I called my husband to let him know that I was on my way to Rockford. He met up with me and took me there. When I arrived and went into triage, I was so scared. I had no idea what to expect. However I didn't expect going into triage and not seeing my husband or girls for an unknown amount of time. Once I was in triage, I was immediately admitted. No good byes to anyone. I cried the entire time. I was so scared.

    Now, I'm speaking from my own experience. I cannot say whether this is the norm, but I want you to know what going to a psychiatric hospital was like. I had a nurse escort me to a private room. I had to remove my shoes and my bra. My bra was a wired bra and any type of wire was prohibited. Since I arrived from work, I was wearing heals-- another item that can cause harm to myself. I had to remove my pants and underwear and squat and cough. I was so humiliated! It didn't matter if I told the staff I wasn't hiding anything; I just had to prove I wasn't.

    I was immediately sent to Group (group therapy). I knew no one. I was able to put on socks that they provided since I had no shoes. It was cold there. I asked for a blanket. I wasn't allowed to have a blanket, at least not yet. I was in danger of harming myself, a blanket is just a tool. I curled up in the corner chair while the others participated. I cried inconsolably the entire time. I was scared. Most of the people there were there for drug dependence and anger issues and required by the courts to be there. I felt like I didn't belong there-- I was educated, I had a career, I had a loving family. Why the hell was I in this room?

    I cried literally for hours until I got dehydrated. I barely ate dinner. Since I have Celiac Disease, the only thing I could eat was salad, but with no dressing. I was able to convince the staff that I had this condition and I begged them to have my husband bring me food so I can eat. They agreed but everything had to be in its original sealed package and inspected. I was glad they did that.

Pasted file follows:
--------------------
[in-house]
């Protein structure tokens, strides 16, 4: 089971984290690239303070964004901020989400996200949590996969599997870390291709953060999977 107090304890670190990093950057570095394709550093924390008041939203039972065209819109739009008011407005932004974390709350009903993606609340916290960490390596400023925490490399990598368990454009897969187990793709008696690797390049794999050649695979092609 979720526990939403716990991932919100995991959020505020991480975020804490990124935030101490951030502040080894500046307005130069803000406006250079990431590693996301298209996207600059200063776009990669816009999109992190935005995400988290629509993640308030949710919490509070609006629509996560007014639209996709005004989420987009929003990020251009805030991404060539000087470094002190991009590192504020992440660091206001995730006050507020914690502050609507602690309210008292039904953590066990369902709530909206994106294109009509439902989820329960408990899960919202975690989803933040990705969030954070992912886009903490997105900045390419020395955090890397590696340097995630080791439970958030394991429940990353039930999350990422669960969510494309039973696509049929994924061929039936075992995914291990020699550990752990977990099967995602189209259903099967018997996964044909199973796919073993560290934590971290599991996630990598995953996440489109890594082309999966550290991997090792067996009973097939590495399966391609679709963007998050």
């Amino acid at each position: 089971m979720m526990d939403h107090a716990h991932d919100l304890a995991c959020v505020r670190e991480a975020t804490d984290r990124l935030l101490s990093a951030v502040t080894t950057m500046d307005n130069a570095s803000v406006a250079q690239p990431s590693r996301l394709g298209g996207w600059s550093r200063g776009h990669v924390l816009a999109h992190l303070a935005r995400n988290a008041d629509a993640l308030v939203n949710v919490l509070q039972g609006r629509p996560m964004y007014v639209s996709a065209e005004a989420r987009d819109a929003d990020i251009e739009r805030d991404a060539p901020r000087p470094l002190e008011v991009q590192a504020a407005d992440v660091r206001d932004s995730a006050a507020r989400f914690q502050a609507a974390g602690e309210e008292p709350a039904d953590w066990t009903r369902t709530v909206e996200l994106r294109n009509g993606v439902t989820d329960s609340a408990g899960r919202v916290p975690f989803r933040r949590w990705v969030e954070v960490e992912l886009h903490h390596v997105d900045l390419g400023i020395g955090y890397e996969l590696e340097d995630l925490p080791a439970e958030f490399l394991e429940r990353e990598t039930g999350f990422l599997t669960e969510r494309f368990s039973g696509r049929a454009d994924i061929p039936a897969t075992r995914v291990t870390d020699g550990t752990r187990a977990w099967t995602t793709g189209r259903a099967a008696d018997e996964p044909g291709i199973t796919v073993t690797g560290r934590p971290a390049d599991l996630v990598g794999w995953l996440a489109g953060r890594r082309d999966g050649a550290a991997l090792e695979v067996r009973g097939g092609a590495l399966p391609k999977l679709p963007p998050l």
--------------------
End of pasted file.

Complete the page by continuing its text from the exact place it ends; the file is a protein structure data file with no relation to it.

Because I was admitted to the facility, I learned I lost all my rights. I wanted to leave so badly!!! I didn't understand why I was there. I wasn't allowed to leave. I wasn't allowed to discharge myself.

    On my first night, I had a roommate. She was young and she told me she has been in and out of rehab centers since she was a teenager. When I asked her what got her admitted this time, she said she was homicidal. I know I raised my eyebrows. She told me the pillows in our room would be a great way to suffocate someone because they were lined in plastic. I told her, "Well, I'd rather you not try out the pillows on me. I'm suicidal and I'd rather have the control to end my life, not you." We had a mutual understanding and she was actually nice to talk to. She had a different life than mine, yet we were so much alike. We were both psychos!!! I was in this facility for the short-term, to protect my life; to make sure I was not in immediate danger of killing myself.

    The next day my attitude changed. I didn't fit with the other people that was there, yet I most definitely did. We were all in danger of harm, either to ourselves or to others. The focus was on Group. Learning that our thoughts and experiences are not unique and we're not alone struggling. I had to rethink how I looked at these sessions. I couldn't go in with the thoughts that I'm different from the others, that I didn't belong. In fact, I was no different from anyone there.

    Unfortunately, one's stay as an in-patient in the psychiatric hospital is determined by your health insurance coverage. It is not based on your readiness. Out-patient care is the same way, that's if the insurance covers it. I was discharged after 6 days, but I was immediately placed in out-patient care for 3 weeks.

    Four years later, I'm mentally healthy. My mood is stable and I'm compliant with my meds. I see my therapist and psychiatrist regularly. I'm able to see childhood as a happy experience through my children. I can actually see my future.
    • TAGS:

    • GROUPS:

    What do you think of this story?

    Select one of the options below. Your feedback will help tell CNN producers what to do with this iReport. If you'd like, you can explain your choice in the comments below.
    Be and editor! Choose an option below:
      Awesome! Put this on TV! Almost! Needs work. This submission violates iReport's community guidelines.

    Comments

    Log in to comment

    iReport welcomes a lively discussion, so comments on iReports are not pre-screened before they post. See the iReport community guidelines for details about content that is not welcome on iReport.

    Add your Story Add your Story